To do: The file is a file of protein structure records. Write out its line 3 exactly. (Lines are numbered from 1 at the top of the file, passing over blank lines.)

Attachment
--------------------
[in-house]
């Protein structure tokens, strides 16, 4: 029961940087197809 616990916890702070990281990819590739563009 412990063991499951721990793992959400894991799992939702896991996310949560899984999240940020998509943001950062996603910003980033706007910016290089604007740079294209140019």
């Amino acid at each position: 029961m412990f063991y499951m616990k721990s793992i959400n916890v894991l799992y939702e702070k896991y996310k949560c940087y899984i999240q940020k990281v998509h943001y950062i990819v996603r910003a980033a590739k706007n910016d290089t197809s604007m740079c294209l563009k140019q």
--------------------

């Amino acid at each position: 029961m412990f063991y499951m616990k721990s793992i959400n916890v894991l799992y939702e702070k896991y996310k949560c940087y899984i999240q940020k990281v998509h943001y950062i990819v996603r910003a980033a590739k706007n910016d290089t197809s604007m740079c294209l563009k140019q």